The Conjuring (2013)

Based on the true case files of the Warrens.

The Perron family — consisting of Carolyn (Lili Taylor), Roger (Ron Livingston) and their five daughters, Andrea (Shanley Caswell), Nancy (Hayley McFarland), Christine (Joey King), Cindy (Mackenzie Foy) and April (Kyla Deaver) — move into a large farmhouse in Rhode Island to start a new life for themselves. It’s not long however, before a dark presence makes itself known with Carolyn seeking out the aid of paranormal investigators and demonology experts Ed and Lorraine Warren (Patrick Wilson and Vera Farmiga respectively). But even the Warrens, who appear to have seen it all, find this particular case deeply disturbing as a malevolent force threatens to tear down everyone involved.

Come on baby, light my fire.
Come on baby, light my fire.

Those who know me know that I’m a long-time fan of Australian director James Wan. My admiration for Wan stems all the way back to Saw (2004) and the criminally under-seen and under-appreciated Dead Silence (2007) and Death Sentence (2007).

Wan’s 2010 sleeper hit Insidious felt like a strong statement from a young filmmaker who wanted to be recognized and taken seriously; and you know what, he pretty much got there, minus the flick’s third act, which went fully explicit and dampened the wonderful subdued spooky atmosphere of its previous acts.

Apparently, with Insidious, Wan had made a conscious decision to study the supernatural horror classics — think The Exorcist (1973), The Shining (1980) and The Haunting (1963) — in an effort to understand what conventions worked and which ones had been worn out, and then attempted to find a new angle. As such, I wondered if Wan had much left to offer the paranormal horror genre. Turns out he still has plenty.

With The Conjuring, Wan appears to have acknowledged all of his previous short-comings and actively improved upon them, while still delivering the goods and nodding to his personal interests — namely spooky dolls, demons, witchcraft and creepy ghosts.

Before YouTube
Before YouTube

This film works beautifully. Wan demonstrates a deep respect for the genre, his characters, their story and most importantly, his audience. The pacing is steady, with no fatty scenes whatsoever, subtle scares throughout (even in the all-out climax) and when he does loosen his hold on being ambiguous, Wan does so in a short, sharp manner, never spending any more time than he needs to.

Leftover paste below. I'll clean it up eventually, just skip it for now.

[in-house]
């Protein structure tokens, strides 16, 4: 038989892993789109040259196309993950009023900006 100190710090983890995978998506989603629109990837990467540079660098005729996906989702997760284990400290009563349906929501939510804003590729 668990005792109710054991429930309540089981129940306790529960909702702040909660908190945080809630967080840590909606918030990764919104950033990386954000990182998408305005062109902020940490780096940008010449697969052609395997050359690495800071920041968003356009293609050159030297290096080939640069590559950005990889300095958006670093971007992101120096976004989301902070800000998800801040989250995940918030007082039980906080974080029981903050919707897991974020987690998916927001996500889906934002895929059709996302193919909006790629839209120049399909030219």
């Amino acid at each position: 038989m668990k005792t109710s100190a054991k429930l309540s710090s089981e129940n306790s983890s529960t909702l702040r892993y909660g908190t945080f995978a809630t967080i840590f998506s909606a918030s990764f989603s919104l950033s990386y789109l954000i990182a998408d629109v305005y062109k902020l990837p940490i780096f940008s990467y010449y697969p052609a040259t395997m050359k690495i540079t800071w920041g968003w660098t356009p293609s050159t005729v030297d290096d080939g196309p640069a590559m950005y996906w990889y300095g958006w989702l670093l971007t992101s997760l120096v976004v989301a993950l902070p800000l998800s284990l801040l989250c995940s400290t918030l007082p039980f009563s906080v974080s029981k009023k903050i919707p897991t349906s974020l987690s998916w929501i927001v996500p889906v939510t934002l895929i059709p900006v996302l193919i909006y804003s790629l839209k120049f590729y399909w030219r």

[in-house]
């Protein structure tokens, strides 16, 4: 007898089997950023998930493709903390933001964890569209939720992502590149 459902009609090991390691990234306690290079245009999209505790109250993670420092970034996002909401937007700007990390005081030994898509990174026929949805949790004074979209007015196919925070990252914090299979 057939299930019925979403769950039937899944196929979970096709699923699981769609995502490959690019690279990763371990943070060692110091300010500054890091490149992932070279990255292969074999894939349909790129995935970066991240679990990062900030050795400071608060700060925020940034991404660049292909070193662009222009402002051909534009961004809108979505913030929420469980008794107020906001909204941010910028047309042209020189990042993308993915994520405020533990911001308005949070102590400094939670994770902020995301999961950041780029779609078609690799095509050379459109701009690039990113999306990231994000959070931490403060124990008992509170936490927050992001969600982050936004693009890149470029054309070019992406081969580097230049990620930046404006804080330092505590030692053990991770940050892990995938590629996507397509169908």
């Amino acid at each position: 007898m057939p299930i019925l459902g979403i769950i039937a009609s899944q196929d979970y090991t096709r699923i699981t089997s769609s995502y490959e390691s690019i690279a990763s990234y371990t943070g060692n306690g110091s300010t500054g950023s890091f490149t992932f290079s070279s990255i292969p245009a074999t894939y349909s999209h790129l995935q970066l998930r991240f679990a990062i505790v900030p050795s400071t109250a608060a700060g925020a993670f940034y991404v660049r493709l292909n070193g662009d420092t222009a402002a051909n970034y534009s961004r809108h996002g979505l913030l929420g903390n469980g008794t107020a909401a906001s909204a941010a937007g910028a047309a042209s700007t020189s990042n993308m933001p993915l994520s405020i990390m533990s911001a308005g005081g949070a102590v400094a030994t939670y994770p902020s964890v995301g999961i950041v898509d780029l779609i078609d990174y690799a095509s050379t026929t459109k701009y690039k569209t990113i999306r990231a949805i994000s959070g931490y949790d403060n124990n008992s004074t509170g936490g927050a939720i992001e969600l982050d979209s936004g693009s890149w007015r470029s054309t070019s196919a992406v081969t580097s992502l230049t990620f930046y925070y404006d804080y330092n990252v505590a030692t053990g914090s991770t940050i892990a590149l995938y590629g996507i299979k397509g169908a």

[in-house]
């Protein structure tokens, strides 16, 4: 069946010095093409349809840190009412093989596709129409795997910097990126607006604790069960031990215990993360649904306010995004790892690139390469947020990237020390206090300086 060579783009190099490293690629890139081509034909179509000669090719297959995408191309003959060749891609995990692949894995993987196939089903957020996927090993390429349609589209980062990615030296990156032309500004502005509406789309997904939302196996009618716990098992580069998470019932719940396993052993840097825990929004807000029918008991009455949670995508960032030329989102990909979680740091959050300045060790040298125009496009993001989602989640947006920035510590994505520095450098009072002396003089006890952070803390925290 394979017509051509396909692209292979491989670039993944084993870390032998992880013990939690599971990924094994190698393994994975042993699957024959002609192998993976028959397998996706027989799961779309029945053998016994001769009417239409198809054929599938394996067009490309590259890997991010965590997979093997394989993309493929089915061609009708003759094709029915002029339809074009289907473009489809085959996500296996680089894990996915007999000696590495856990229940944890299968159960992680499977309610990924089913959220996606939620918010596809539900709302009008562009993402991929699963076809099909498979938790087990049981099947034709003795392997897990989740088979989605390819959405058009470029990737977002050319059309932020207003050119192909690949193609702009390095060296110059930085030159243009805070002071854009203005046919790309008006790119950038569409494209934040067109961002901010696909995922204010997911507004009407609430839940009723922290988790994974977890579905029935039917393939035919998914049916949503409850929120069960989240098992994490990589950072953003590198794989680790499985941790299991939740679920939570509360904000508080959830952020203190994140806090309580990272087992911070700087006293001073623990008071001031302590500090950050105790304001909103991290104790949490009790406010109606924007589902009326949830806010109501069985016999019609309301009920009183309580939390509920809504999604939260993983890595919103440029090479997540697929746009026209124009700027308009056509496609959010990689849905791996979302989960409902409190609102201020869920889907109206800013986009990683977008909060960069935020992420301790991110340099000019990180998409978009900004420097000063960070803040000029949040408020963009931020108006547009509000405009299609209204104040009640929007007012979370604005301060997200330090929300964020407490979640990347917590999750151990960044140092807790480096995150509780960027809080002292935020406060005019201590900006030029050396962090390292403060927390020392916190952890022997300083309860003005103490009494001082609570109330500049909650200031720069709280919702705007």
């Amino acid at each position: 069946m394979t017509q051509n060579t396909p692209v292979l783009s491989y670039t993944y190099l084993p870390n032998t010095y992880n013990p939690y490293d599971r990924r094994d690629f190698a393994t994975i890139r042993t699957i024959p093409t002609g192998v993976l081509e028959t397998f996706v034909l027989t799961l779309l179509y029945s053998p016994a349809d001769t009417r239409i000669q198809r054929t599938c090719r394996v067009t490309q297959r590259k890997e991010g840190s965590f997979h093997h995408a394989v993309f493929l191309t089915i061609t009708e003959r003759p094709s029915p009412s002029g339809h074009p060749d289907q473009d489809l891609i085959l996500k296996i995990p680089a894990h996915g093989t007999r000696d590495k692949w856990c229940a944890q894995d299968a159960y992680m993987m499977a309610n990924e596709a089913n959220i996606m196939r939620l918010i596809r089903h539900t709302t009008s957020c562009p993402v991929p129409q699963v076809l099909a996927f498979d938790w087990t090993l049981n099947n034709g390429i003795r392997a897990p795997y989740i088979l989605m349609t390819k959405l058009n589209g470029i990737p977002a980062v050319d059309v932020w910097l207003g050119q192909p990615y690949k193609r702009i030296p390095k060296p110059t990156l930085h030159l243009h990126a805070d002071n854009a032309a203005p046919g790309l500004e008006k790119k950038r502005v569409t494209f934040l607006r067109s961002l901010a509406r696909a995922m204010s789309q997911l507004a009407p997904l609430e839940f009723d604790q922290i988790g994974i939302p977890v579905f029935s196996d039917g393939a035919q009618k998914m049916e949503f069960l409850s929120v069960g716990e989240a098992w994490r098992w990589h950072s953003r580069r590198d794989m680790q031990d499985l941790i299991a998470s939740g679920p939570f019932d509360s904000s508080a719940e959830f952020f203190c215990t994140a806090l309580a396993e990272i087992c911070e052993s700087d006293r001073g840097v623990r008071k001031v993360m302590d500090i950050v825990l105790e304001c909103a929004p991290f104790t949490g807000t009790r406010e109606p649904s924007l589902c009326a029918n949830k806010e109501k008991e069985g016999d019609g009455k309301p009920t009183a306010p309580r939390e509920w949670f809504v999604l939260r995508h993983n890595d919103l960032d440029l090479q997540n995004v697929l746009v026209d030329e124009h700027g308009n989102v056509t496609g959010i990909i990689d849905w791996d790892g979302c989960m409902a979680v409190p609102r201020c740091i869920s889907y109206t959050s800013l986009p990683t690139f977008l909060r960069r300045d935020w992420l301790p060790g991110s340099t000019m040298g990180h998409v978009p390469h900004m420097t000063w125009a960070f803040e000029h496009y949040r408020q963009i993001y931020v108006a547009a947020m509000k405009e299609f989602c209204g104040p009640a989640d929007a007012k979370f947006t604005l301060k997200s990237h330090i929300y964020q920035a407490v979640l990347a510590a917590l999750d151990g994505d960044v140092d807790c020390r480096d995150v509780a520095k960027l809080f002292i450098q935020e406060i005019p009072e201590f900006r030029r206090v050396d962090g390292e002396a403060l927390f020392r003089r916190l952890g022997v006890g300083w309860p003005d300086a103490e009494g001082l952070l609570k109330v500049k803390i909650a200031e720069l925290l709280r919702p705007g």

This represents the second time Wan has worked from a script that wasn’t penned by his Aussie buddy/ regular collaborator Leigh Whannell, the first being Death Sentence, and considering that I thought the said flick was his best film (till now), The Conjuring certifies certain suspicions.

The writers this time are the Hayes brothers — Chad and Carey — who wrote the maligned Whiteout (2009) and the fun, yet overly panned remake of House of Wax (2005). In Wan’s hands, I’ve no doubt he has improved upon the material (which, by the way, is based upon a true story) and I feel this demonstrates that when allowed a more objective perspective on the narrative, Wan can do greater things.

I truly struggled to find faults in the film. Besides maybe the brief scene with the not-quite-convincing actresses that open the picture, I wouldn’t change a thing here.


The acting ensemble — including the young girls playing the Perron daughters — are all excellent. My favorite scene being a chilling, late-night bedroom encounter, which rests purely on 14-year-old Joey King’s petrified shoulders and she pulls it off with flying colors. The superb sound design by Joe Dzuban, Broken Kingdom (2012), and the cinematography by John R. Leonetti, The Mask (1994), only enhance the overall experience, creating one heck of an arresting ride.

Take it from me, this is one of the best films of its year and a genuine, modern horror classic — it’s simply a rare treat to see this kind of fright fest done so right. The last time I was this super-high off a supernatural chiller, it was the criminally under-seen Aussie gem Lake Mungo (2008).

Horror fans — run, don’t walk, to see this gem. And James Wan, congratulations on your masterpiece.

4.5 / 5 – Highly Recommended

Reviewed by Steve Ramsie

The Conjuring is released through Roadshow Entertainment Australia